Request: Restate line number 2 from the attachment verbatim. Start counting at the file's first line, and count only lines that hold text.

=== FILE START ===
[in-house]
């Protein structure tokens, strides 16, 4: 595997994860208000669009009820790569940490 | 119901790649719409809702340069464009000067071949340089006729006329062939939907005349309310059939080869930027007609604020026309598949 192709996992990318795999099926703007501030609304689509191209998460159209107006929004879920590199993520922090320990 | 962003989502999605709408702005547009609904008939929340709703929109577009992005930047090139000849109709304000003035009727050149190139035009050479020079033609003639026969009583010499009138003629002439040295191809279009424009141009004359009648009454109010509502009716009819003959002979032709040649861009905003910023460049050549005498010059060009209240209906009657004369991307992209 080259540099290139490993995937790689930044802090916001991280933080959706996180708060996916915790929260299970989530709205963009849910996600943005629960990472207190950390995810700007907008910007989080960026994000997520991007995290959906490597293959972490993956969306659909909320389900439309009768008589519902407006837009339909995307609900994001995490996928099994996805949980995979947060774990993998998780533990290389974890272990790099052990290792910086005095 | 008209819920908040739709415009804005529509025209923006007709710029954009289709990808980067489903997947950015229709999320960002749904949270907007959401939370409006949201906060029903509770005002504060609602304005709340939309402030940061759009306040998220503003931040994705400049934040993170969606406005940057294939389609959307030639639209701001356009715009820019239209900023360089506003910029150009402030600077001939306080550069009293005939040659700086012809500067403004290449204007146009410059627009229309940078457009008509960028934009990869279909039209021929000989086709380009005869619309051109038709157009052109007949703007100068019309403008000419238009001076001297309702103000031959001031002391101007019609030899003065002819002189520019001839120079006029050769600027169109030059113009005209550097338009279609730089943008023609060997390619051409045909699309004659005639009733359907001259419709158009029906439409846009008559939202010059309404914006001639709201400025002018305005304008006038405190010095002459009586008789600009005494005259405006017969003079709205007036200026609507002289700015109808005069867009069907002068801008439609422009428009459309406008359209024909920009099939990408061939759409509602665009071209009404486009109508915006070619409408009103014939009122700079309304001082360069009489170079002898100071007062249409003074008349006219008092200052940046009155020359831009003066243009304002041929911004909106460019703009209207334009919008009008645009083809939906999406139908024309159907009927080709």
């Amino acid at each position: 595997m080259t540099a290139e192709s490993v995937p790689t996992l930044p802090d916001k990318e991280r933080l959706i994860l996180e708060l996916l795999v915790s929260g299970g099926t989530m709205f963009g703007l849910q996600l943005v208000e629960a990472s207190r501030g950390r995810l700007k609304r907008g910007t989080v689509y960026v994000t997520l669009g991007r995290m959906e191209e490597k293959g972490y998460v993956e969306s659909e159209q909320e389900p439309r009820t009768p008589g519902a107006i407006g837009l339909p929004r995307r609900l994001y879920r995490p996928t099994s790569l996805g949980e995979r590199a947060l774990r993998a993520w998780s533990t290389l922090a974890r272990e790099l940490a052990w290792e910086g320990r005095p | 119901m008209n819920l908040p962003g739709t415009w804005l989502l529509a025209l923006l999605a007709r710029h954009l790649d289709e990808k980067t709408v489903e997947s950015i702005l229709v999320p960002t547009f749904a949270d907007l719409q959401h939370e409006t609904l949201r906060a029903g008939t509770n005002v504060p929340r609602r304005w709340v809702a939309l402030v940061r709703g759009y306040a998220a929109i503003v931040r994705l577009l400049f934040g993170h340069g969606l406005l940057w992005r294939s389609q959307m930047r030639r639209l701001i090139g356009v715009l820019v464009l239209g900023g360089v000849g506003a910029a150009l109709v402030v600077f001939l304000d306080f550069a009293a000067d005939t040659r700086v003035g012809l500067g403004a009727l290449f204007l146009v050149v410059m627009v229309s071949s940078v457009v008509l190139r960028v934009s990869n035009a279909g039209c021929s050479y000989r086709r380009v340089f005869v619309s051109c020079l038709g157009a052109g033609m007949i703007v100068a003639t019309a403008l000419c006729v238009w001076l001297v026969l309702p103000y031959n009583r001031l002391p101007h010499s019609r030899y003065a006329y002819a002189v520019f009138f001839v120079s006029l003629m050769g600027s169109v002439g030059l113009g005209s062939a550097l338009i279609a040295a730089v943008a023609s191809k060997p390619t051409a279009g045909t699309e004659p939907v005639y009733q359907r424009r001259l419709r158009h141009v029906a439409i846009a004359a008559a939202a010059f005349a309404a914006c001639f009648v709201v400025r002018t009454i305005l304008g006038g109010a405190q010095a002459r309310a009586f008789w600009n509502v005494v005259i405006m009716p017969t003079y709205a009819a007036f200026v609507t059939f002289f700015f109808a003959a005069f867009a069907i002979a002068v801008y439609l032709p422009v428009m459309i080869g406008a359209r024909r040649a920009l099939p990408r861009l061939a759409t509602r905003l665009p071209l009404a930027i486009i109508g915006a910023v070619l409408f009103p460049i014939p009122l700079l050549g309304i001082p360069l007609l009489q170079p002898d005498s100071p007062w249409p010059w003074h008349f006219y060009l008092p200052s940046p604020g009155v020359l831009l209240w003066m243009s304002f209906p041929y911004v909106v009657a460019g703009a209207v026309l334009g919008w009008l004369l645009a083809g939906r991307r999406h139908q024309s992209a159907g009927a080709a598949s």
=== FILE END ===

């Protein structure tokens, strides 16, 4: 595997994860208000669009009820790569940490 | 119901790649719409809702340069464009000067071949340089006729006329062939939907005349309310059939080869930027007609604020026309598949 192709996992990318795999099926703007501030609304689509191209998460159209107006929004879920590199993520922090320990 | 962003989502999605709408702005547009609904008939929340709703929109577009992005930047090139000849109709304000003035009727050149190139035009050479020079033609003639026969009583010499009138003629002439040295191809279009424009141009004359009648009454109010509502009716009819003959002979032709040649861009905003910023460049050549005498010059060009209240209906009657004369991307992209 080259540099290139490993995937790689930044802090916001991280933080959706996180708060996916915790929260299970989530709205963009849910996600943005629960990472207190950390995810700007907008910007989080960026994000997520991007995290959906490597293959972490993956969306659909909320389900439309009768008589519902407006837009339909995307609900994001995490996928099994996805949980995979947060774990993998998780533990290389974890272990790099052990290792910086005095 | 008209819920908040739709415009804005529509025209923006007709710029954009289709990808980067489903997947950015229709999320960002749904949270907007959401939370409006949201906060029903509770005002504060609602304005709340939309402030940061759009306040998220503003931040994705400049934040993170969606406005940057294939389609959307030639639209701001356009715009820019239209900023360089506003910029150009402030600077001939306080550069009293005939040659700086012809500067403004290449204007146009410059627009229309940078457009008509960028934009990869279909039209021929000989086709380009005869619309051109038709157009052109007949703007100068019309403008000419238009001076001297309702103000031959001031002391101007019609030899003065002819002189520019001839120079006029050769600027169109030059113009005209550097338009279609730089943008023609060997390619051409045909699309004659005639009733359907001259419709158009029906439409846009008559939202010059309404914006001639709201400025002018305005304008006038405190010095002459009586008789600009005494005259405006017969003079709205007036200026609507002289700015109808005069867009069907002068801008439609422009428009459309406008359209024909920009099939990408061939759409509602665009071209009404486009109508915006070619409408009103014939009122700079309304001082360069009489170079002898100071007062249409003074008349006219008092200052940046009155020359831009003066243009304002041929911004909106460019703009209207334009919008009008645009083809939906999406139908024309159907009927080709």